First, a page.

Erik Pieters won't be joining Thierry Henry's social media blackout - but the Burnley defender says 'enough is enough'!
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The ex-Arsenal striker, who stepped down as Montreal Impact's head coach in February, deactivated his accounts across several platforms as a stand against racism, bullying and abuse online.
Henry is demanding better accountability on all networks and has called on those in control of leading organisations to verify all users by way of official documentation.
"For me, social media abuse is really off the radar," said Pieters. "Loads of people struggle with it, others can move it aside and continue with our lives.
"I think it’s a serious thing, not easy to stop it. People hide behind fake accounts, it’s a really big job.
"People might really struggle and you have to take it seriously but you don’t want to give these people too much attention because that’s what they want."
Pieters was subjected to repulsive and reprehensible taunts following the Clarets' 1-1 draw against the Gunners at Turf Moor last month.
The 32-year-old endured an action-packed 25-minute spell after replacing Charlie Taylor having evaded a couple of penalty appeals and seeing his red card rescinded by Andre Marriner.
The former Stoke City defender was tormented on Instagram in the aftermath, with threats made towards him and his family.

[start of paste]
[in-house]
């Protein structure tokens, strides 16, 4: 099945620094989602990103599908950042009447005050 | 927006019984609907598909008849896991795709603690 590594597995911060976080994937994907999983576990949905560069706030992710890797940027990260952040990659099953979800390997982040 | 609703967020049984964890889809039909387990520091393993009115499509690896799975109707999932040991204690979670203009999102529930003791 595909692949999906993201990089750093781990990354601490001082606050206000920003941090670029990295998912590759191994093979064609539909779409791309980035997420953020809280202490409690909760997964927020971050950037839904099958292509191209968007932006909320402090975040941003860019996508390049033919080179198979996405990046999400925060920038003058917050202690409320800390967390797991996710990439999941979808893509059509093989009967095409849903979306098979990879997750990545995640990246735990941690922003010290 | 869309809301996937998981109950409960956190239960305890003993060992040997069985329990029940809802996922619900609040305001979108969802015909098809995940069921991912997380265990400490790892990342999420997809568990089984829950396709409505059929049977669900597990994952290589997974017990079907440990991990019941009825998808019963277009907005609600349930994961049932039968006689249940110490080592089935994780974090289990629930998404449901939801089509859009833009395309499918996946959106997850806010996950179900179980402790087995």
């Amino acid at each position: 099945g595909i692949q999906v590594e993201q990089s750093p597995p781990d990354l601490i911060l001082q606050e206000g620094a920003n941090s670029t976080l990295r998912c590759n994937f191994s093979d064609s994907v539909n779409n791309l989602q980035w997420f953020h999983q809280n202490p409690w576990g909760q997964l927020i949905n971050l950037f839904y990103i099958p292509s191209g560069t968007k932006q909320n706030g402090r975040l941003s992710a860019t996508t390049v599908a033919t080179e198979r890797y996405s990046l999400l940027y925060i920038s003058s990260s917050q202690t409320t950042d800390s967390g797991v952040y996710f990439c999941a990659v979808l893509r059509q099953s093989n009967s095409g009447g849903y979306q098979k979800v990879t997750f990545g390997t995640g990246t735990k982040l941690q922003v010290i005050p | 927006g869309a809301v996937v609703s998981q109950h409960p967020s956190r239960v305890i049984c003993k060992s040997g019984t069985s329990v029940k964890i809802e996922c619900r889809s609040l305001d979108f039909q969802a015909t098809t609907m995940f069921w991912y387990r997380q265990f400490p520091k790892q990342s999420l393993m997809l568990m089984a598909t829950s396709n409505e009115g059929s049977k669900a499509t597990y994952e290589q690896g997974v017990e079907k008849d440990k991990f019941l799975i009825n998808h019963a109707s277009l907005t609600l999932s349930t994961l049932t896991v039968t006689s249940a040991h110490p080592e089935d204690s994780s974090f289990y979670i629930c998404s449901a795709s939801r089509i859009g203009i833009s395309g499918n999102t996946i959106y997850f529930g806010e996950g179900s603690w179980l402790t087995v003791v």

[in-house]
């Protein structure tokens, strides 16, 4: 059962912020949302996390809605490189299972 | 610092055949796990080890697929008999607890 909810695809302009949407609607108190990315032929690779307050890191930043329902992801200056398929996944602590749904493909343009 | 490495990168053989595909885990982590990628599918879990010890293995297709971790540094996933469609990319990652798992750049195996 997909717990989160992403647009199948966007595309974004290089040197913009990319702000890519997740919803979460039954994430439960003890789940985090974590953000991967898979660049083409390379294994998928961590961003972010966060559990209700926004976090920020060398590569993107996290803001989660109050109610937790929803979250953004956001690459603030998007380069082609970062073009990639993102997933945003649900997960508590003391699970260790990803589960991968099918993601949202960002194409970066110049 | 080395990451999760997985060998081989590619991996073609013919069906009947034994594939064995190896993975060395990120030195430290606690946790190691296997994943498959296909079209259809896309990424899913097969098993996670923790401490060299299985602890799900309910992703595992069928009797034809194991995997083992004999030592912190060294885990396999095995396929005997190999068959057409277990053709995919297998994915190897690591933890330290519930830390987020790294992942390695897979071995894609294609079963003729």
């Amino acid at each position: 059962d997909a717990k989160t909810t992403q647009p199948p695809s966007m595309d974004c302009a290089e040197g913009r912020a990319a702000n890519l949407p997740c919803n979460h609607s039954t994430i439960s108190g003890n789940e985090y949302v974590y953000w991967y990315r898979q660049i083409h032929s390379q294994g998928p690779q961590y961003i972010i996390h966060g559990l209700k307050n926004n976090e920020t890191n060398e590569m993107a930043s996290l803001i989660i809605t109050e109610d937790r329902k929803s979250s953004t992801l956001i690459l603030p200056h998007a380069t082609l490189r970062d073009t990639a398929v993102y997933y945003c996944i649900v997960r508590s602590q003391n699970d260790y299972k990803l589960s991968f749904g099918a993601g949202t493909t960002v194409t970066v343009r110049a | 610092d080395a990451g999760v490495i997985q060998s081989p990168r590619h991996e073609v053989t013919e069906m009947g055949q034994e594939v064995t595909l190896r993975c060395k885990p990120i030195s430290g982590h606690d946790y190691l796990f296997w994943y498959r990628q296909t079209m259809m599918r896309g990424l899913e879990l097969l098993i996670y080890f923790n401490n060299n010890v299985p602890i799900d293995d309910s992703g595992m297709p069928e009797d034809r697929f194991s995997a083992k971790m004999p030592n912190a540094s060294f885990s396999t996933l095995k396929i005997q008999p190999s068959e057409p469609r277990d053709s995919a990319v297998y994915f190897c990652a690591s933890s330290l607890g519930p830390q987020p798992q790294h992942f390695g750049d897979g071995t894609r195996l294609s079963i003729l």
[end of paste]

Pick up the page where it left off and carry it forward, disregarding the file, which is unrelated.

Pieters accepted that there is no room for such deplorable behaviour in today's society, in no way, shape or form, but he's refusing to give the trolls the attention they so clearly crave.
"I didn’t give them any attention, I just got on with my life," he said. "I’ve got way more important things in my life than reacting and worrying about that.
Social abuse is a really serious thing, particularly now. I won’t let people put comments under my pictures, or pictures of the missus, talk about me.
"I won’t give it to them. It’s my life, everyone must be happy that people who are in the public eye are willing to share their lives.
"People should be thankful for that. We want social media to share our experiences with our fans. It’s a good platform."
Pieters won't allow a narrow-minded minority to govern his life. He won't be boycotting social media. Instead, he'll continue to interact and share snippets of his personal life with those that use social media in the right manner.
Pieters, who is expecting his first child with wife Nermina any day now, said: "Of course have an opinion about how we play, sometimes they are right, sometimes they are wrong. But abuse is not part of life.”
"The hardest part was that it was going towards my unborn child. Why do you want to do this?
"The missus was just laughing about it. She was born in Bosnia and had to flee the country because of the war so to compare it to some words on social media, it is quite easy to move it aside.
"We were fine, well not fine, but it was easy to move aside and continue with our lives.
"But it is something that shouldn't be there but it has been there for a long, long time and it is a difficult thing to stop."
He finished: "We get a great support on social media and everyone is so lovely towards us and we really, really appreciate it. And then you have a couple of comments underneath where you are like 'come on.'
"I had a busy day or half a day deleting all those messages. I know it is part of life being in the public eye and I don't mind having something to talk about or if I play a bad game, but don't go abusing me, my missus or an unborn child.
"That is not part of life. We are much better than that, I think everyone is. It doesn't belong in the world."